Historic Places

Product of the Week

A Tour of Old Louisville

Who knew that Louisville has the largest number of contiguous Victorian-era houses in the United States? Walking down the streets of the city’s historic districts, you’ll be amazed at the number of turrets. Comprising 1,200 acres within 48 square blocks, and home to more than 17,000 residents, Old Louisville is an unequalled oasis of 19th-century domestic architecture.

Farmhouses of the Brandywine Valley, Pennsylvania

The landscape of southeastern Pennsylvania is dotted with stone and brick farmhouses that look like they’ve been there forever. Given the area’s history, that’s not surprising. These houses reflect a building tradition that started in the late 17th century and remains very much alive today.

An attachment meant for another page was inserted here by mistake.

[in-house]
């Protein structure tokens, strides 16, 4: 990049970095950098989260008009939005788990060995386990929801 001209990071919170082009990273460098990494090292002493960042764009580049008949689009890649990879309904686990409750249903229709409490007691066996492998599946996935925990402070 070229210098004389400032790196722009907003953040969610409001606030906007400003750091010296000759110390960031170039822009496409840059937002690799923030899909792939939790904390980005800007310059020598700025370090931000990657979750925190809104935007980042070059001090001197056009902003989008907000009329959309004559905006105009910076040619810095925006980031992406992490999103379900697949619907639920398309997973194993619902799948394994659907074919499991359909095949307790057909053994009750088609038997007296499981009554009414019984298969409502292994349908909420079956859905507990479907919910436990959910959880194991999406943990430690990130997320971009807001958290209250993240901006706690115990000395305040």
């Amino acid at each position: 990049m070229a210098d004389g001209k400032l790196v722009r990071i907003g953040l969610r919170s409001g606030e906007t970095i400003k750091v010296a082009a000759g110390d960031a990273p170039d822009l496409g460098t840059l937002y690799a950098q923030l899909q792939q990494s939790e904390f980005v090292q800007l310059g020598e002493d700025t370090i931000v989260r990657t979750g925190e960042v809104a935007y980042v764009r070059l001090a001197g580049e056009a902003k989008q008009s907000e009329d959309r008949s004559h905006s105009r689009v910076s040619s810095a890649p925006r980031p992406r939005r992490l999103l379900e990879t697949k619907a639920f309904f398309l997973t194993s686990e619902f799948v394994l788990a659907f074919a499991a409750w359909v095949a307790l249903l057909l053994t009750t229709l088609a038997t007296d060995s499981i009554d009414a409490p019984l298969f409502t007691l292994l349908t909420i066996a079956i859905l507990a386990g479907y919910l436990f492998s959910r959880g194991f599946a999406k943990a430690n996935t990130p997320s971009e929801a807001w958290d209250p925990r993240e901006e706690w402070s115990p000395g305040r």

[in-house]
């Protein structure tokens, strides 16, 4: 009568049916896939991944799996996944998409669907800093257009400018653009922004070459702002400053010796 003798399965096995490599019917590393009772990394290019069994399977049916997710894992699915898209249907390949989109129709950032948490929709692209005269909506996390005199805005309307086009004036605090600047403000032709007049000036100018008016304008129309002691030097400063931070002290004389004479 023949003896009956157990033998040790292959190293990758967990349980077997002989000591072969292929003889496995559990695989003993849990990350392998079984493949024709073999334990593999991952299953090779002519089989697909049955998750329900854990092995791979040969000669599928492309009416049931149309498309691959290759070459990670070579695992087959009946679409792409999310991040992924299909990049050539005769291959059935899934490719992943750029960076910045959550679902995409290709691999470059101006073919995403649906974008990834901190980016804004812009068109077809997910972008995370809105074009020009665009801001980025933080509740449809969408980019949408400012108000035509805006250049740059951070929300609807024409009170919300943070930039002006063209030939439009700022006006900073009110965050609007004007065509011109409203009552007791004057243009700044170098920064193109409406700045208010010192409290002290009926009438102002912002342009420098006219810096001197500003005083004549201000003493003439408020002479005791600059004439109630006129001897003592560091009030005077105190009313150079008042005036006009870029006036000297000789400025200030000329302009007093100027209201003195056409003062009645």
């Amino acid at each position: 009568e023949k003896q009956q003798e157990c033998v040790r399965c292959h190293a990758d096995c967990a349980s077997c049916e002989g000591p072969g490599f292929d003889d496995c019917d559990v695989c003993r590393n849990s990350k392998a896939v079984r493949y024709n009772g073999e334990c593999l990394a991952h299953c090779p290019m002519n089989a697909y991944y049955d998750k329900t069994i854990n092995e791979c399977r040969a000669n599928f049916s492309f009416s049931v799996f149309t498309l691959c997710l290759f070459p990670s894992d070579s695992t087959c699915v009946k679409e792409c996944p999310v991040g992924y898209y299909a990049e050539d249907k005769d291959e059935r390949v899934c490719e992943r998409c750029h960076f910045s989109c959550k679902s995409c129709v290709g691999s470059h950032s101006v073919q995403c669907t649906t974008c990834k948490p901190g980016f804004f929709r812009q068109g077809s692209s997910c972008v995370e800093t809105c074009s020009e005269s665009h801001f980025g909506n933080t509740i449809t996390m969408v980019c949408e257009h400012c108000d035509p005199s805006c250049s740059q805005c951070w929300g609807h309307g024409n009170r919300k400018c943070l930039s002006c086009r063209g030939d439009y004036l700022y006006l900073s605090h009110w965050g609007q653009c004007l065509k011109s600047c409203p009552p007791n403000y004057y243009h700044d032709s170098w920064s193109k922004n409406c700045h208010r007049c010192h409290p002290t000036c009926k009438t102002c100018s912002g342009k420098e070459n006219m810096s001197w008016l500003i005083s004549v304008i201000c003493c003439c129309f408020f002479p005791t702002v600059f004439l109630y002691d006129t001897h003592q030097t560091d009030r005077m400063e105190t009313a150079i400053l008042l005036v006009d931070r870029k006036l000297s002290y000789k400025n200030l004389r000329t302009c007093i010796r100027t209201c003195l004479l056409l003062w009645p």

Saving Bungalows in Minneapolis, Minnesota

Kristi Johnson couldn’t believe her eyes when she read what neighbors had to say about the cozy bungalows in her corner of Minneapolis. Like residents of some 50 other areas in the city, they had developed a Neighborhood Revitalization Plan to identify strengths and shortcomings.

Touring Manhattan’s Lower East Side

Locals have begun calling this part of the borough of Manhattan “LES”—that’s the Lower East Side, a four-square-mile corner nestled between Chinatown and the East Village. (The modern LES Historic District is smaller than the historical boundaries of the neighborhood, which extended north to 14th Street.)

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